Corporate Social Responsibility is Good Business

Posted by Laura Otten, Ph.D., Director on July 22nd, 2009 in Articles, Thoughts & Commentary

1 comment

 Knight on White Horse

What a brilliant idea!  Robert Goodwin, co-founder of Executives Without Borders, has suggested that every corporation adopt a nonprofit, providing IT, marketing and logistical support, as well additional business expertise that could help nonprofits do better at delivering their mission.  He sees this as a win-win situation, noting that:

“Companies that integrate altruistic activities into their core business model will have the competitive advantage that comes with delivering a social profit: They will retain employees, recruit top talent, and build better community relations and a stronger brand. When those responsible companies succeed, philanthropy and corporate social responsibility will become just good business.”

Mr. Goodwin is absolutely right:  this has all the potential of a win-win situation.   But, I confess that the hairs on the back of my neck get hyperactive any time I hear suggestions that smack of for-profits riding in on a white horse to save the poor, backward, inefficient, clueless nonprofit.  Saving is not what most nonprofits need from the business community, as that far too often comes with condescension and a holier-than-thou, we-know-it-all attitude.  And if there are people out there who hadn’t already realized that the for-profit world does not walk on water, does not know all the answers—or even all the questions to be asking–the current economic situation should have made this perfectly clear.

What nonprofits could use from for-profits is access to their back-office supports, as Goodwin suggests, from technology to marketing to space, as for-profits generally invest a lot more (actually, most nonprofits would probably describe that investment as excessive) in these areas, whereas nonprofits under invest.  In return, for-profits might learn how to achieve their same ends with a little less excess, thereby trimming their bottom line and increasing their profit.  Nonprofits could also benefit from having discussions with colleagues who have a different—though not necessarily better–perspective and approach to getting things done.  These discussions, to be of value, must be conversations amongst equals, with all coming to the table open to listening to and learning from the other and bringing willingness to working together.  In return, for-profits will come to understand that nonprofits are businesses, too, driven by mission rather than profit, and may have ways of doing business that can be of benefit to them.  (Actually, I see this light go on quite frequently in the nonprofit management class I teach in La Salle’s MBA program, as up and coming and established executives realize that the way their corporation has been operating may not be producing the best work environment, rewarding employees in a way to maximize commitment, communicating with their markets as effectively as they should, etc.)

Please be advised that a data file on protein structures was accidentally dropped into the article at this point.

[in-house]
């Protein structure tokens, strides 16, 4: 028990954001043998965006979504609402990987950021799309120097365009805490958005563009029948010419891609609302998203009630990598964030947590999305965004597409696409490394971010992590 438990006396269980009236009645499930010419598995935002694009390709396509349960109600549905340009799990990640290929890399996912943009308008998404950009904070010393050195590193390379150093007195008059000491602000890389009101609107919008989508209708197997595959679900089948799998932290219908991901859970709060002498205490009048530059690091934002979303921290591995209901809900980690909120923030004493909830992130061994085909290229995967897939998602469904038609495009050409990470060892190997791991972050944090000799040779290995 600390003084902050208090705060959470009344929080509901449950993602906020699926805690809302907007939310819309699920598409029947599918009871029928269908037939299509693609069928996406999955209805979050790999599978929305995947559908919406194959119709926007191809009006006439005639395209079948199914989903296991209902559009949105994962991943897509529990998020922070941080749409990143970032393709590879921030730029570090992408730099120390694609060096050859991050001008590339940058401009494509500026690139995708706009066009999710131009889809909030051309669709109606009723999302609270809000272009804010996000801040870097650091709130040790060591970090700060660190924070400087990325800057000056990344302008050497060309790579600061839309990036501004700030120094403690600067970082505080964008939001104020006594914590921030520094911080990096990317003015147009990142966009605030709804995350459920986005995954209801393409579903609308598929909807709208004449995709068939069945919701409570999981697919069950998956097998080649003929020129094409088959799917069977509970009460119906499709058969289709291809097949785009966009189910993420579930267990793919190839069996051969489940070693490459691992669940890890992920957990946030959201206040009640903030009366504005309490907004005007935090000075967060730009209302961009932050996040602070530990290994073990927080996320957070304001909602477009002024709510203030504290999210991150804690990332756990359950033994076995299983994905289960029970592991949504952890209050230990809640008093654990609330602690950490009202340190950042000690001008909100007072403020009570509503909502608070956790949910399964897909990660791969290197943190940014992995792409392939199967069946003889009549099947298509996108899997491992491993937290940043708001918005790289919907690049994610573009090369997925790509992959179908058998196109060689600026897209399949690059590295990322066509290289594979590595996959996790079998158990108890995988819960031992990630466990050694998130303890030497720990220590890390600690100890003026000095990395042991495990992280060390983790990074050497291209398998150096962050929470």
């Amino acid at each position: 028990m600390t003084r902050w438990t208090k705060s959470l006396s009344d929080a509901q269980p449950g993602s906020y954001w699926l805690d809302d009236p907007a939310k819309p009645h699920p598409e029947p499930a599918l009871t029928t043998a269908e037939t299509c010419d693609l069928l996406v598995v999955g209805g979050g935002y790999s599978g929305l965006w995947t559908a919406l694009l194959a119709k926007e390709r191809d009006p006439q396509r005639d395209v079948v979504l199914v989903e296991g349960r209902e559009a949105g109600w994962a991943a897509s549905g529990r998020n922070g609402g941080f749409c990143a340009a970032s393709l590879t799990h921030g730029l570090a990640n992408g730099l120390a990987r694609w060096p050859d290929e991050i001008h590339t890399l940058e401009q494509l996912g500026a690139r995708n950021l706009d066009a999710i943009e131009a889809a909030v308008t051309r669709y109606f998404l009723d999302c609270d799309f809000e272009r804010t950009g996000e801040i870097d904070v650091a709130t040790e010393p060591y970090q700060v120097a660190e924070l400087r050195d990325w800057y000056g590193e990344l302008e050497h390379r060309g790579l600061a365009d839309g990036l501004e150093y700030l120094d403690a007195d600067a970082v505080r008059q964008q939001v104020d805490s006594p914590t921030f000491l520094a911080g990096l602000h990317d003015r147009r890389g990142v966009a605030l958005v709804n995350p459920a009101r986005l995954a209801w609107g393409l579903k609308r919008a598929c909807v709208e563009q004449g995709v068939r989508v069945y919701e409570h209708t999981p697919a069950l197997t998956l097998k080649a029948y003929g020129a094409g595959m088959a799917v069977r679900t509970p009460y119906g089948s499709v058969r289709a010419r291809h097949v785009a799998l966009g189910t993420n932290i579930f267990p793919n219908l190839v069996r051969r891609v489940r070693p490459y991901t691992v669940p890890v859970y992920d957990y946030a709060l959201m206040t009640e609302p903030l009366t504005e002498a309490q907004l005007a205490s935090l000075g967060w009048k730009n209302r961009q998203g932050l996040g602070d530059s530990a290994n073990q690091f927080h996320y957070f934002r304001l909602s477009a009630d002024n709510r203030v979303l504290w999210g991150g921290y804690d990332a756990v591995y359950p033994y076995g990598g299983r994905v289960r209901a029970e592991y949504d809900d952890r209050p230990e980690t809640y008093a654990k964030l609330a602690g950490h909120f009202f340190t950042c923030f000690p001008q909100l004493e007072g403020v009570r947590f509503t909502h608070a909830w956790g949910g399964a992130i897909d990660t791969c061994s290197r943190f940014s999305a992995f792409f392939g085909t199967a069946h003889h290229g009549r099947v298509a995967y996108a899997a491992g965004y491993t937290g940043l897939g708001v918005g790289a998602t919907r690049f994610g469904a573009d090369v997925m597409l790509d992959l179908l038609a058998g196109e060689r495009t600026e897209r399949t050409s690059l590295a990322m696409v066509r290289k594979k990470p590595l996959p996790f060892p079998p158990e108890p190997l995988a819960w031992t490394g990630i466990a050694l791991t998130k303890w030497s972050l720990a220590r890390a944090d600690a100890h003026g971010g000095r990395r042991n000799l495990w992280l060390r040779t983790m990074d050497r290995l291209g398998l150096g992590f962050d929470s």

So, let me take Mr. Goodwin’s brilliant idea and spin it a little.  Really what we need isn’t for-profits adopting nonprofits, but for-profits and nonprofits engaging in symbiotic relationships that allow each partner in the relationship to benefit from the strengths of the other in order to achieve the best for both.  If and when this happens, we have more than mere altruistic activities leading to a competitive edge for companies; we have whole communities that have enhanced the quality of life for all of their members.

The opinions expressed in Nonprofit University Blog are those of writer and do not necessarily reflect the opinion of La Salle University or any other institution or individual.

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